Hayman Burn

Hayman Burn

Project Type
Project Status
Past Project

In 2002, the Hayman Fire burned for 20 days; it blazed through the Pike National Forest as well as other public and private lands. The fire destroyed 600 structures, jeopardized habitat for numerous threatened or endangered species, and severely impacted the water source for more than 75% of Colorado's residents and states downstream. The project area covers over 115,000 acres that was affected by the wildfire, and the majority of the restoration work was completed in a 45,000 acre area burned by the Hayman Fire.

The National Forest Foundation (NFF), Vail Resorts, the U.S. Forest Service (USFS), Coalition for the Upper South Platte (CUSP) and RMFI collaborated to complete on-the-ground restoration work in the Upper South Platte watershed as part of the NFF’s Upper South Platte/Hayman Conservation Campaign. Typically, fire plays a natural role in the wellbeing of a ponderosa pine and Douglas fir forest; however, the absence of fire in the Pike National Forest during the 100 years prior to the Hayman Fire created an unnatural condition of large quantities of dead pine needles on the forest floor, short dry grasses and an over-abundance of small trees. Fire suppression efforts during the past century altered the forest’s natural housekeeping rhythm and created an environment in which the fire burned far hotter than the forest system could withstand. The extremely high intensity of the fire resulted in the elimination of trees that provided the seed source for natural regeneration. As a result, native flora was completely obliterated – this left behind a highly denuded landscape composed of acres of erodible disturbed soil and the associated risk for invasive species to take over. The unnaturally high rates of erosion caused by the Hayman Fire are problematic because they result in increased sediment being washed into the rivers which negatively impacts fish and wildlife habitat, streamflow, the health of the watershed, the quality and cost of the water supply for Colorado residents, and the recreational experience for anglers.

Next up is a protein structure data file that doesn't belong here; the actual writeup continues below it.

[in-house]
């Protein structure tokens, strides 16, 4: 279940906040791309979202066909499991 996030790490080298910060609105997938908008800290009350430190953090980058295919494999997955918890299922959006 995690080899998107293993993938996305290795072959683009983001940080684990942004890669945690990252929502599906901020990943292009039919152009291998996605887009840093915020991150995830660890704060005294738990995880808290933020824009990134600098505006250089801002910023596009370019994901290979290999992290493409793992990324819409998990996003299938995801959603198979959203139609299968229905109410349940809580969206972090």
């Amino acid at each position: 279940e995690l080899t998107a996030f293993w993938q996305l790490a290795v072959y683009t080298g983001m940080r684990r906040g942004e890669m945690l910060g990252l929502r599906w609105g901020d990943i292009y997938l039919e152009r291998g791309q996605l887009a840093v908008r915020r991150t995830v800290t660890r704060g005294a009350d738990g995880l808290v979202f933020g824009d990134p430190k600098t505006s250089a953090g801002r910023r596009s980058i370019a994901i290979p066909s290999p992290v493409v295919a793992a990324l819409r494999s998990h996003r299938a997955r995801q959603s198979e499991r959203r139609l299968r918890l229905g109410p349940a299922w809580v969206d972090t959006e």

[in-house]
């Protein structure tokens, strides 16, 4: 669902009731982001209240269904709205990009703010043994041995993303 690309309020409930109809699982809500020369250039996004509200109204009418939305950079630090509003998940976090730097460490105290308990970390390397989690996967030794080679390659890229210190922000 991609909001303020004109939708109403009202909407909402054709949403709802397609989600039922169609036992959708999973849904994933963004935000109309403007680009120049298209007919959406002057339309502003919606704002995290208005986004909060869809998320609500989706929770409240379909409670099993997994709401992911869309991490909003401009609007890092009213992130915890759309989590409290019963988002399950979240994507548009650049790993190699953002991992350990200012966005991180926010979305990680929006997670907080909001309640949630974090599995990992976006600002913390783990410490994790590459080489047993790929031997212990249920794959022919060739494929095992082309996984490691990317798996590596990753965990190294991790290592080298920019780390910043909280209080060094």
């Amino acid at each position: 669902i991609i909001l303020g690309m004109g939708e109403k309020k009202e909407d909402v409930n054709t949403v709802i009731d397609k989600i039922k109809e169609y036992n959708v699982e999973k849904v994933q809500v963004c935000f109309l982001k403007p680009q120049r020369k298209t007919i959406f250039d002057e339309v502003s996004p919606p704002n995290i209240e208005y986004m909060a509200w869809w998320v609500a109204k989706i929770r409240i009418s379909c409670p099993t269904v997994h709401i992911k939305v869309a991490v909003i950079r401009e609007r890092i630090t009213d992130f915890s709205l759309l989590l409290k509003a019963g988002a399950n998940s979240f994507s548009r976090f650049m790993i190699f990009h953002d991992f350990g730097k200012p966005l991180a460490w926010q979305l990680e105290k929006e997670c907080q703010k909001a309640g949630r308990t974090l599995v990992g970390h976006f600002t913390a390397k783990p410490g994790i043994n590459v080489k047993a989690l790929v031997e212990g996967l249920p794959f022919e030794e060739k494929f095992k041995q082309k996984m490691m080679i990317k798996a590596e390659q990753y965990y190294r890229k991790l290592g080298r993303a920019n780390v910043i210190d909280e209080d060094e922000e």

After the fire, some parts of the affected landscape showed signs of recovery both with and without human enforced restoration efforts. However, there remained a critical need for improvement to several watersheds. The West Creek, Manitou Park, Lower Trout, and Four Mile watersheds represented the highest priority for addressing sediment issues. These are critical sub-watersheds of the larger Upper South Platter River Watershed, which provides drinking water for the City of Denver. The goal of the restoration effort was to reduce sediment output and increase aquatic habitat and stream channel stability in a number of critical sub-basins within the burn area.

RMFI worked alongside community volunteers and youth corps crews to obliterate decommissioned forest roads and trails, improve and relocate trails away from active stream channels, plant trees, and eradicate noxious weeds. While RMFI is no longer involved in the Hayman Fire burn scar, CUSP continues to respond to restoration needs, some 17 years after the fire.


We recognize the following nations, whose traditional territories we worked on in the Hayman Burn:

  • Očhéthi Šakówiŋ 
  • Núu-agha-tʉvʉ-pʉ̱ (Ute) 
  • Cheyenne

Get involved

If you are interested in donating your time to this project or other similar projects, please check our calendar for workday opportunities or contact Calla Balliett, our Volunteer & Partnership Coordinator with any questions: 719-471-7736 ext. 4# or calla@rmfi.org